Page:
The national government provides school education although regional authorities may add a local flavor. Following one or more years in kindergarten where they learn to read and write, children enroll at primary school already literate, where they complete 4 grades.
After primary school, pupils upgrade to secondary school to study grades 5 to 9. There they complete a basic education in a wide range of subjects intended to provide a good start in life, regardless of their choice of eventual career.
If they wish to study further by choice, students may move on to secondary general education for a further 3 years, in order to perhaps qualify for university admission or follow the vocational stream.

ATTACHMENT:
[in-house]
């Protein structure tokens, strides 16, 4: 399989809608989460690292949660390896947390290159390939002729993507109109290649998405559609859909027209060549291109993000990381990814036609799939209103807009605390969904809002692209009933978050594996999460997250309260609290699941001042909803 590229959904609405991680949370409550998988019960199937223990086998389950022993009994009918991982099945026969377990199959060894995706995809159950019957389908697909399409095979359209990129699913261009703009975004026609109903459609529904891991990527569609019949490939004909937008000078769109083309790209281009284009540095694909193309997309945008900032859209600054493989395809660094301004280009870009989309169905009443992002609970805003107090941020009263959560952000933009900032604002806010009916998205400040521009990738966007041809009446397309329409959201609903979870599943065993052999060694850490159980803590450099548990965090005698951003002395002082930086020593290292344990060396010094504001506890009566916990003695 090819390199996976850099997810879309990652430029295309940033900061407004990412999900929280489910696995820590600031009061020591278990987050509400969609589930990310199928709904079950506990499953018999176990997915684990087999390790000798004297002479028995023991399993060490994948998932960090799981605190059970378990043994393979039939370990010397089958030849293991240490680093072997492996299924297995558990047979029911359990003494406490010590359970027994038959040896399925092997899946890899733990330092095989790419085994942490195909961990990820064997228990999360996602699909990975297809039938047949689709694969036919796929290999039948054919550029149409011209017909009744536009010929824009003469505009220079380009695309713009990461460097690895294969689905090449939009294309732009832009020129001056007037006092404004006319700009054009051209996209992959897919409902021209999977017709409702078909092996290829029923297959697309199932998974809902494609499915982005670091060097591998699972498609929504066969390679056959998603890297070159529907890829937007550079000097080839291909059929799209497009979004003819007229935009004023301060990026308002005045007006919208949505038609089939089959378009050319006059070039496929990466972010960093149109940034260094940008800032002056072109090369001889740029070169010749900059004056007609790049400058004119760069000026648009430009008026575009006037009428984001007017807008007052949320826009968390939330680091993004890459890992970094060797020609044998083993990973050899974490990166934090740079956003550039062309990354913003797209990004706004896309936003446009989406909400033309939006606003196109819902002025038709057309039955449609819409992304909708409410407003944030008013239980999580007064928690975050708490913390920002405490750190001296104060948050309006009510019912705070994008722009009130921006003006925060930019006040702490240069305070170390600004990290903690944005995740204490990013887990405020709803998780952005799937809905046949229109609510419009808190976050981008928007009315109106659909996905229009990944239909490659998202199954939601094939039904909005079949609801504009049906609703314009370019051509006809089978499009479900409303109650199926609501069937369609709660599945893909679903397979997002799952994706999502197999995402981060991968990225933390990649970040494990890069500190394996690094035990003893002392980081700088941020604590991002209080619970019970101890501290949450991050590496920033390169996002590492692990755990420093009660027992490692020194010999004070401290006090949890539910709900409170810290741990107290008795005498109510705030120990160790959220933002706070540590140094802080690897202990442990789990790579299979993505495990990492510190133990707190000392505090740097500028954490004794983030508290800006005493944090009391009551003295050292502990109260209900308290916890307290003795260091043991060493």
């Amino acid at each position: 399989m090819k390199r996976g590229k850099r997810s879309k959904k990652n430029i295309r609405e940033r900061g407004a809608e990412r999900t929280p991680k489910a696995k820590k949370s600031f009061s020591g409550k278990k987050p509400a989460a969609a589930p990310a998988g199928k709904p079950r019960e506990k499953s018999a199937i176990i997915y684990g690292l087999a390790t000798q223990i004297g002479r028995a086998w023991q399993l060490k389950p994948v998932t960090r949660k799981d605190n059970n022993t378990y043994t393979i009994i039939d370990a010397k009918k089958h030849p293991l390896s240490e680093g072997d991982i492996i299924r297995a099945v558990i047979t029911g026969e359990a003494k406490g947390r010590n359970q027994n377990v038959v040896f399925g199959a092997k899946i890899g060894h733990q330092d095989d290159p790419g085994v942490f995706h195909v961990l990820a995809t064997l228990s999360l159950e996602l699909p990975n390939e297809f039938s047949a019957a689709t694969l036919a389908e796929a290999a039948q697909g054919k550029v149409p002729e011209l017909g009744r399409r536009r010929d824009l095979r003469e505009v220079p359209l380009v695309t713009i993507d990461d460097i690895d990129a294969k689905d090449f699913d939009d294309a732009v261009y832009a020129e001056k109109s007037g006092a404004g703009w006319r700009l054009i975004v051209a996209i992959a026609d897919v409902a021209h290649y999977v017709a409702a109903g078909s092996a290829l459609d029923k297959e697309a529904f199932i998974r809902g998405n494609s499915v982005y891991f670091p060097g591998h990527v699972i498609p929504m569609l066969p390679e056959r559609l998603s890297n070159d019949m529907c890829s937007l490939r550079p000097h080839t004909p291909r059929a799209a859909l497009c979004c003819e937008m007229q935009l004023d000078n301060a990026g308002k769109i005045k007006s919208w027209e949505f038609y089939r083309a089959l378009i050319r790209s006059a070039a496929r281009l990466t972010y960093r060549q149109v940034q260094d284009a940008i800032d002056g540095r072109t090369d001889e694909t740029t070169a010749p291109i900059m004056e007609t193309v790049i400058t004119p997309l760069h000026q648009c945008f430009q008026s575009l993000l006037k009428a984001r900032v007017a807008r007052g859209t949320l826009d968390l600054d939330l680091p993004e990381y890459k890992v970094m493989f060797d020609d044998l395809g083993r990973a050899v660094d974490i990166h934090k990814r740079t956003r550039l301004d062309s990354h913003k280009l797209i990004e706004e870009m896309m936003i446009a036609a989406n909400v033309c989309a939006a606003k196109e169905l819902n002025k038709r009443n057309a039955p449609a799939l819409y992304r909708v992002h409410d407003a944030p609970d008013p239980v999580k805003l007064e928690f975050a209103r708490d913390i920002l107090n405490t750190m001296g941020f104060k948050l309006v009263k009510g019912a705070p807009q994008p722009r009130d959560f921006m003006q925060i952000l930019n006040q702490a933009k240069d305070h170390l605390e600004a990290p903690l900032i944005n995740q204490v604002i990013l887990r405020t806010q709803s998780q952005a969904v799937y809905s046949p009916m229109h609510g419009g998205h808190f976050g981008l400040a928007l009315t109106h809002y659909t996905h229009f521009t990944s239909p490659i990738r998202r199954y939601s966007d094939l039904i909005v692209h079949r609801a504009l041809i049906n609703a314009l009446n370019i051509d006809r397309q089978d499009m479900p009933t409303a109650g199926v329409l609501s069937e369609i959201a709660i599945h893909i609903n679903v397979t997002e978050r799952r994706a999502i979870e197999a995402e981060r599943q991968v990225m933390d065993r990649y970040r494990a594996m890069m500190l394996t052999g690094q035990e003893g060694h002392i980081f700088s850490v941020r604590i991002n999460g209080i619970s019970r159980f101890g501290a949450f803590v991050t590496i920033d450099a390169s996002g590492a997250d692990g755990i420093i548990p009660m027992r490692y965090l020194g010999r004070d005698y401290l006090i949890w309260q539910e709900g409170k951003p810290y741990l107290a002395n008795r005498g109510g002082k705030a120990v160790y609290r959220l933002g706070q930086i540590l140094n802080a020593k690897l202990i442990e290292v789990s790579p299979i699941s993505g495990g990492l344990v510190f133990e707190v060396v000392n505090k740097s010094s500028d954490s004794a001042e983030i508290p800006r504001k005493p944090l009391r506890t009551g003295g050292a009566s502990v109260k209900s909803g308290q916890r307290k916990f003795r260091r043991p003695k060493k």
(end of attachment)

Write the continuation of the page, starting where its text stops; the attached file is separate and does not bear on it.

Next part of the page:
Vocational training colleges offer career-specific education in a particular trade or semi-professional career. The knowledge students gain is procedural as opposed to academic, and prepares them for jobs as diverse as motor mechanics, computer technicians and nurses.
The basic bakalavr’s degree requires 4 years of full-time study. Having achieved this, students have the choice of taking jobs, or studying longer for magister’s degrees.
Russian higher education began with the establishment of the Universities of Moscow and St Petersburg (illustrated opposite) in the mid-18th Century. Today more than half of all Russians have a higher education qualification. Doctor of Science academic degree is a highest degree awarded after the public defense of a dissertation considering publications on research work in scientific magazines. It does not always have an equivalent in other countries.